This another question formed as a double bind, which I wrote about a couple of months ago. There really is not a good answer here. It also excludes any person who has quit without AA as being an alcoholic, even if to quit, they had to lock themselves up in their home, were chained to their bedposts by their spouse, or checked into a hospital detox for any duration. Regardless of the duration of their drinking, or the amount, or the degree of agonizing withdrawal, they are not alcoholics. Anyone who can quit without the help of AA is not an alcoholic.

Of course, since anyone taking this inane test is most likely in the throes of addiction, their current answer is “no”, whether they are on their first, or their on-hundredth attempt at quitting drinking. The mindset of any person taking this is, “I need help”, or they would not be taking this test in the first place. Since they know they are an alcoholic, and they have not yet been able to quit on their own, they are passed through to the next question. Fast forward to a future date, and that person will have either quit while working the steps (real alcoholic), left AA and quit on their own (not really an alcoholic, so the program did not fail) or worked the steps and continued to drink or relapsed (did not work the steps honestly, so the program did not fail).

But what about the real alcoholic. (addict)? They may start off as a moderate drinker (user); they may or may not become a continuous hard drinker (user); but at some stage of their drinking (or using) career they begin to lose all control of their liquor consumption, once they start to drink (use or act-out). Does this describe you?

Yes! Yes it does!

Here is a person who has been puzzling you, especially in their lack of control. Is this you?

The only thing puzzling here is the question itself. If by “lack of control”, they mean an inability to control my drinking, then yes. If by “lack of control” they mean that I might throw a tantrum and punch somebody in the mouth, then, no. I’m an alcoholic, not a school bully.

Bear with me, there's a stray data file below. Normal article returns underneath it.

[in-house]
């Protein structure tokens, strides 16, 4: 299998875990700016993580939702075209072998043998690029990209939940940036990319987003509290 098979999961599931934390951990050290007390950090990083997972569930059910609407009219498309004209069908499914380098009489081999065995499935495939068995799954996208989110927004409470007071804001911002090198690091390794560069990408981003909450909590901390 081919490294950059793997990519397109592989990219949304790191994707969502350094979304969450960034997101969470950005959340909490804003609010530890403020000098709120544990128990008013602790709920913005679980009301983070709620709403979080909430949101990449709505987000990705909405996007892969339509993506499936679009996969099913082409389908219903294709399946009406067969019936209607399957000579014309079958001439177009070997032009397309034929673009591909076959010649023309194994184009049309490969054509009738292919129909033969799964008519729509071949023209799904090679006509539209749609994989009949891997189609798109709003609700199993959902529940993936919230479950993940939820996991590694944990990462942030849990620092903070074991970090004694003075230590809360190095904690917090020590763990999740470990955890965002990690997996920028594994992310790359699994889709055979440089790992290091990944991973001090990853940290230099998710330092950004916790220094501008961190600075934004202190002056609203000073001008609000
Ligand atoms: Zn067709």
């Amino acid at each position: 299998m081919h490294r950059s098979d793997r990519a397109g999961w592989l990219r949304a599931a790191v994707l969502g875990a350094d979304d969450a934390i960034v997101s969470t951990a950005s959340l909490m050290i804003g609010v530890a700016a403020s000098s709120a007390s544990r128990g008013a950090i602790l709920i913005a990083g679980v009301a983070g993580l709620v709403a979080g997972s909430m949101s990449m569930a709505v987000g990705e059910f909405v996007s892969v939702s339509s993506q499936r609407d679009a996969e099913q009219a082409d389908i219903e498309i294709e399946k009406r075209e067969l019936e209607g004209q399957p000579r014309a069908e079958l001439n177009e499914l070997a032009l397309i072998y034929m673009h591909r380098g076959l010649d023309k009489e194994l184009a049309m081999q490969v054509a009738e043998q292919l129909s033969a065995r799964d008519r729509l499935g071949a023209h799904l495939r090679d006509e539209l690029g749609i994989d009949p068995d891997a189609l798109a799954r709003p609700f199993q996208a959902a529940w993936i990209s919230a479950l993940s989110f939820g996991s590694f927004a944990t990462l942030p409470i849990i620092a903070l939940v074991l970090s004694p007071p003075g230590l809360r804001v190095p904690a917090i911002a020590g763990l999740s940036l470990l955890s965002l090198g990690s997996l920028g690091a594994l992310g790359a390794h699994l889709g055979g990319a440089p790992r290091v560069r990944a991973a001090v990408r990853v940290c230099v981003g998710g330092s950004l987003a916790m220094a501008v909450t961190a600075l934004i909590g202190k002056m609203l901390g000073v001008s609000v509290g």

They do absurd, incredible, tragic things while drinking (using or acting-out). Is this you?

This is the beginning of a pattern of similar questions. It isn’t enough that a person drink bottle of whiskey a day, but they must also do ridiculous things while they drink. Sitting in a stool and wallowing in their own drool is not enough.

They are a real Dr. Jekyll and Mr. Hyde. Do you experience a personality change when drinking or using?

My guess is that 90% of the population changes their personality when drinking, not just alcoholics. It might as well ask, “do you slur your words while drinking?” Of course.

They are seldom mildly intoxicated. They are always more or less insanely drunk (high or acting-out). Is this you?

This is arbitrary. Is someone who gets pissed drunk to the point of passing out twice a week, but only gets mildly intoxicated the other five nights of the week, not an alcoholic? What if they can hold their liquor better than the average person?

Their disposition while drinking (using, acting-out) resembles their normal nature but little. Is this you?

Virtually every person experiences a personality change while drinking. Some are more withdrawn, others loosen up a little or a lot. Every person’s judgment is impaired to a degree, regardless of whether or not they are alcoholic.